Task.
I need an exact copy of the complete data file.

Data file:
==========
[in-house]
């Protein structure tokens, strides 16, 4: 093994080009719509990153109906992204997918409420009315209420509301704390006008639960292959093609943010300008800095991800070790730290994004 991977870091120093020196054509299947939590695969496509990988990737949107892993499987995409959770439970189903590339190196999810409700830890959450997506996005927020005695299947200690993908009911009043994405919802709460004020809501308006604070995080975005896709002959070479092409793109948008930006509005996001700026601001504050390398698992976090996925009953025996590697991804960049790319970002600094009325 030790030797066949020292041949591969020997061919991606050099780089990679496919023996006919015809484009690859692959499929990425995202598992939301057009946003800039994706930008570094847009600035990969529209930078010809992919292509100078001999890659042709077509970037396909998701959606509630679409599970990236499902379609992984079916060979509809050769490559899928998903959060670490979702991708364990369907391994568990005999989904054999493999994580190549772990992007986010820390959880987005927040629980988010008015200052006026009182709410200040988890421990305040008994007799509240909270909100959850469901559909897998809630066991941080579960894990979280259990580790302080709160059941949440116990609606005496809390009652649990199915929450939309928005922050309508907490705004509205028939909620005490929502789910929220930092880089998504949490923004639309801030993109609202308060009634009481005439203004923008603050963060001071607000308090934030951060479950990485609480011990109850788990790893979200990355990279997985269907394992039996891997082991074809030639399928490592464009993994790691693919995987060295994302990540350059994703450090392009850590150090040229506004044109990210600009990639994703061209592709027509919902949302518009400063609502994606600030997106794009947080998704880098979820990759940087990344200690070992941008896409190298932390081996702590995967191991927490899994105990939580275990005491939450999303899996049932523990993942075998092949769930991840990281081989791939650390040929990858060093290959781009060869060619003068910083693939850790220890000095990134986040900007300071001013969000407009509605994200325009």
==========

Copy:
[in-house]
């Protein structure tokens, strides 16, 4: 093994080009719509990153109906992204997918409420009315209420509301704390006008639960292959093609943010300008800095991800070790730290994004 991977870091120093020196054509299947939590695969496509990988990737949107892993499987995409959770439970189903590339190196999810409700830890959450997506996005927020005695299947200690993908009911009043994405919802709460004020809501308006604070995080975005896709002959070479092409793109948008930006509005996001700026601001504050390398698992976090996925009953025996590697991804960049790319970002600094009325 030790030797066949020292041949591969020997061919991606050099780089990679496919023996006919015809484009690859692959499929990425995202598992939301057009946003800039994706930008570094847009600035990969529209930078010809992919292509100078001999890659042709077509970037396909998701959606509630679409599970990236499902379609992984079916060979509809050769490559899928998903959060670490979702991708364990369907391994568990005999989904054999493999994580190549772990992007986010820390959880987005927040629980988010008015200052006026009182709410200040988890421990305040008994007799509240909270909100959850469901559909897998809630066991941080579960894990979280259990580790302080709160059941949440116990609606005496809390009652649990199915929450939309928005922050309508907490705004509205028939909620005490929502789910929220930092880089998504949490923004639309801030993109609202308060009634009481005439203004923008603050963060001071607000308090934030951060479950990485609480011990109850788990790893979200990355990279997985269907394992039996891997082991074809030639399928490592464009993994790691693919995987060295994302990540350059994703450090392009850590150090040229506004044109990210600009990639994703061209592709027509919902949302518009400063609502994606600030997106794009947080998704880098979820990759940087990344200690070992941008896409190298932390081996702590995967191991927490899994105990939580275990005491939450999303899996049932523990993942075998092949769930991840990281081989791939650390040929990858060093290959781009060869060619003068910083693939850790220890000095990134986040900007300071001013969000407009509605994200325009």